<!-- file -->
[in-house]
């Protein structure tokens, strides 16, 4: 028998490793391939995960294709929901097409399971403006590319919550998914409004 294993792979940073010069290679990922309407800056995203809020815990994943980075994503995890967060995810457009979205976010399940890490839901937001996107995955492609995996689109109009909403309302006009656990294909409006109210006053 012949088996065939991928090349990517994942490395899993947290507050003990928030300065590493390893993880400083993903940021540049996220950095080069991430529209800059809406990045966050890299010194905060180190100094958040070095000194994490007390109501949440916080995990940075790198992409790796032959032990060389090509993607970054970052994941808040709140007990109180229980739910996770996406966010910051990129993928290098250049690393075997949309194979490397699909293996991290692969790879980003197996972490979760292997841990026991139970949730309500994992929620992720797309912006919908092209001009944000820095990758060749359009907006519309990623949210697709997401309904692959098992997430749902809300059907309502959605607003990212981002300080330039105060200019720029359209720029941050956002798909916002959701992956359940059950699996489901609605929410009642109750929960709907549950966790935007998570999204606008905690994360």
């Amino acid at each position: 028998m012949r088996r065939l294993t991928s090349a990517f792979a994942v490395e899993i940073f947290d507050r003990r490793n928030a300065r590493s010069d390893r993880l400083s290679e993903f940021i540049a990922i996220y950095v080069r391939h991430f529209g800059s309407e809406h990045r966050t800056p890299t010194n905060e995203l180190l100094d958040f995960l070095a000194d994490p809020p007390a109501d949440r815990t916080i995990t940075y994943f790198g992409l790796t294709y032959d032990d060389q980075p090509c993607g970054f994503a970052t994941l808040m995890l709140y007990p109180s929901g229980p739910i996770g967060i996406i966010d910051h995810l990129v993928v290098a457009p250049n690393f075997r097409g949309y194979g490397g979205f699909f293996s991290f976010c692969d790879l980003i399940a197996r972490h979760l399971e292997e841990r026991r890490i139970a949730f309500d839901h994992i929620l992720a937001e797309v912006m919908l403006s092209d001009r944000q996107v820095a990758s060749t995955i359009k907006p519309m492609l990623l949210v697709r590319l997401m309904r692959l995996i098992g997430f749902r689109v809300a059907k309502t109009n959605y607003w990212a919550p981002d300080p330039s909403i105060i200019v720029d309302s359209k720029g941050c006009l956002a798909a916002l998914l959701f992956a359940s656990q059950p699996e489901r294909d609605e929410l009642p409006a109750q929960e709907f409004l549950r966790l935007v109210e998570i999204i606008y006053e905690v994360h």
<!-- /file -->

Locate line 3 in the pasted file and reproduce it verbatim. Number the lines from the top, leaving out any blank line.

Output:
């Amino acid at each position: 028998m012949r088996r065939l294993t991928s090349a990517f792979a994942v490395e899993i940073f947290d507050r003990r490793n928030a300065r590493s010069d390893r993880l400083s290679e993903f940021i540049a990922i996220y950095v080069r391939h991430f529209g800059s309407e809406h990045r966050t800056p890299t010194n905060e995203l180190l100094d958040f995960l070095a000194d994490p809020p007390a109501d949440r815990t916080i995990t940075y994943f790198g992409l790796t294709y032959d032990d060389q980075p090509c993607g970054f994503a970052t994941l808040m995890l709140y007990p109180s929901g229980p739910i996770g967060i996406i966010d910051h995810l990129v993928v290098a457009p250049n690393f075997r097409g949309y194979g490397g979205f699909f293996s991290f976010c692969d790879l980003i399940a197996r972490h979760l399971e292997e841990r026991r890490i139970a949730f309500d839901h994992i929620l992720a937001e797309v912006m919908l403006s092209d001009r944000q996107v820095a990758s060749t995955i359009k907006p519309m492609l990623l949210v697709r590319l997401m309904r692959l995996i098992g997430f749902r689109v809300a059907k309502t109009n959605y607003w990212a919550p981002d300080p330039s909403i105060i200019v720029d309302s359209k720029g941050c006009l956002a798909a916002l998914l959701f992956a359940s656990q059950p699996e489901r294909d609605e929410l009642p409006a109750q929960e709907f409004l549950r966790l935007v109210e998570i999204i606008y006053e905690v994360h």